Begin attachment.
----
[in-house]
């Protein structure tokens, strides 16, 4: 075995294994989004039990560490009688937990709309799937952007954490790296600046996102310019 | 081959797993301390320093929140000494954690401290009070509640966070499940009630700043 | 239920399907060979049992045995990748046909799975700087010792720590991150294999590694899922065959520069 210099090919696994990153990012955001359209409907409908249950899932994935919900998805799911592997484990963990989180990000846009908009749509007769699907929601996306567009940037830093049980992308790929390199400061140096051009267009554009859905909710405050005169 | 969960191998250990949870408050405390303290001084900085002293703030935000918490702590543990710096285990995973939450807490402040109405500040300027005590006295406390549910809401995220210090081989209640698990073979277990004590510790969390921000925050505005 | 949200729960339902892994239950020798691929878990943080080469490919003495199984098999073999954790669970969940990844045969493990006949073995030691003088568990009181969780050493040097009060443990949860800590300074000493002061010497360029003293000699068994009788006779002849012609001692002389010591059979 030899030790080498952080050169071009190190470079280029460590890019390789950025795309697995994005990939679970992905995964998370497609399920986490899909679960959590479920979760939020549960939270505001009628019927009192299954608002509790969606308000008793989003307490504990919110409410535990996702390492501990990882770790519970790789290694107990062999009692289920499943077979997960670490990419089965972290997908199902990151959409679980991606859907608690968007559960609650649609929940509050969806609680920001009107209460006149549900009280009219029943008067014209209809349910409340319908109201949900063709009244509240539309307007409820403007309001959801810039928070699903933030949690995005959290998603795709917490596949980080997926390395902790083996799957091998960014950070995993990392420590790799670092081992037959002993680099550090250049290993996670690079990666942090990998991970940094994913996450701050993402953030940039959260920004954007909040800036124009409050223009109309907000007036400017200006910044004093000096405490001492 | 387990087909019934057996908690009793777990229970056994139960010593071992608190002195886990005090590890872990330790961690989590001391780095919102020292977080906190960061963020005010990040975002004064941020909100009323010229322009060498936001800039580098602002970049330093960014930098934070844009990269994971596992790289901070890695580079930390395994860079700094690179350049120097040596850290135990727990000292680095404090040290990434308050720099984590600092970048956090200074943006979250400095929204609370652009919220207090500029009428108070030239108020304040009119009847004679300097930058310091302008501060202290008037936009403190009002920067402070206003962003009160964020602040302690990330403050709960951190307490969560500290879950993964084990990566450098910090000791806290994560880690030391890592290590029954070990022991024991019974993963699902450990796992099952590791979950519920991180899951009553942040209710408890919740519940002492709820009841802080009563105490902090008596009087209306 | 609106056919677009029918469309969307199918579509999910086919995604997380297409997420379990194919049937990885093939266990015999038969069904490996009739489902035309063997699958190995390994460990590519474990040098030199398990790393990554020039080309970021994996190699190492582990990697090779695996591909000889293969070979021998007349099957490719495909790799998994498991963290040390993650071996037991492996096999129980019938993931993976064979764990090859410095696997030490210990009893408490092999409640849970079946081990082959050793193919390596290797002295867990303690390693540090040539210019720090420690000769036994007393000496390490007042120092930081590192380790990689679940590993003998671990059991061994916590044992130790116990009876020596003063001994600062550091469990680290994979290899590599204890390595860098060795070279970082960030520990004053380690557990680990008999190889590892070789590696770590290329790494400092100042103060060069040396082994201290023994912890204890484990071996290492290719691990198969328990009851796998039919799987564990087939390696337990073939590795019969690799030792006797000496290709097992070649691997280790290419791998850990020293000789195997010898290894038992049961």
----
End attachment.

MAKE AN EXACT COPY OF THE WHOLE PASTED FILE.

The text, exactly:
[in-house]
């Protein structure tokens, strides 16, 4: 075995294994989004039990560490009688937990709309799937952007954490790296600046996102310019 | 081959797993301390320093929140000494954690401290009070509640966070499940009630700043 | 239920399907060979049992045995990748046909799975700087010792720590991150294999590694899922065959520069 210099090919696994990153990012955001359209409907409908249950899932994935919900998805799911592997484990963990989180990000846009908009749509007769699907929601996306567009940037830093049980992308790929390199400061140096051009267009554009859905909710405050005169 | 969960191998250990949870408050405390303290001084900085002293703030935000918490702590543990710096285990995973939450807490402040109405500040300027005590006295406390549910809401995220210090081989209640698990073979277990004590510790969390921000925050505005 | 949200729960339902892994239950020798691929878990943080080469490919003495199984098999073999954790669970969940990844045969493990006949073995030691003088568990009181969780050493040097009060443990949860800590300074000493002061010497360029003293000699068994009788006779002849012609001692002389010591059979 030899030790080498952080050169071009190190470079280029460590890019390789950025795309697995994005990939679970992905995964998370497609399920986490899909679960959590479920979760939020549960939270505001009628019927009192299954608002509790969606308000008793989003307490504990919110409410535990996702390492501990990882770790519970790789290694107990062999009692289920499943077979997960670490990419089965972290997908199902990151959409679980991606859907608690968007559960609650649609929940509050969806609680920001009107209460006149549900009280009219029943008067014209209809349910409340319908109201949900063709009244509240539309307007409820403007309001959801810039928070699903933030949690995005959290998603795709917490596949980080997926390395902790083996799957091998960014950070995993990392420590790799670092081992037959002993680099550090250049290993996670690079990666942090990998991970940094994913996450701050993402953030940039959260920004954007909040800036124009409050223009109309907000007036400017200006910044004093000096405490001492 | 387990087909019934057996908690009793777990229970056994139960010593071992608190002195886990005090590890872990330790961690989590001391780095919102020292977080906190960061963020005010990040975002004064941020909100009323010229322009060498936001800039580098602002970049330093960014930098934070844009990269994971596992790289901070890695580079930390395994860079700094690179350049120097040596850290135990727990000292680095404090040290990434308050720099984590600092970048956090200074943006979250400095929204609370652009919220207090500029009428108070030239108020304040009119009847004679300097930058310091302008501060202290008037936009403190009002920067402070206003962003009160964020602040302690990330403050709960951190307490969560500290879950993964084990990566450098910090000791806290994560880690030391890592290590029954070990022991024991019974993963699902450990796992099952590791979950519920991180899951009553942040209710408890919740519940002492709820009841802080009563105490902090008596009087209306 | 609106056919677009029918469309969307199918579509999910086919995604997380297409997420379990194919049937990885093939266990015999038969069904490996009739489902035309063997699958190995390994460990590519474990040098030199398990790393990554020039080309970021994996190699190492582990990697090779695996591909000889293969070979021998007349099957490719495909790799998994498991963290040390993650071996037991492996096999129980019938993931993976064979764990090859410095696997030490210990009893408490092999409640849970079946081990082959050793193919390596290797002295867990303690390693540090040539210019720090420690000769036994007393000496390490007042120092930081590192380790990689679940590993003998671990059991061994916590044992130790116990009876020596003063001994600062550091469990680290994979290899590599204890390595860098060795070279970082960030520990004053380690557990680990008999190889590892070789590696770590290329790494400092100042103060060069040396082994201290023994912890204890484990071996290492290719691990198969328990009851796998039919799987564990087939390696337990073939590795019969690799030792006797000496290709097992070649691997280790290419791998850990020293000789195997010898290894038992049961």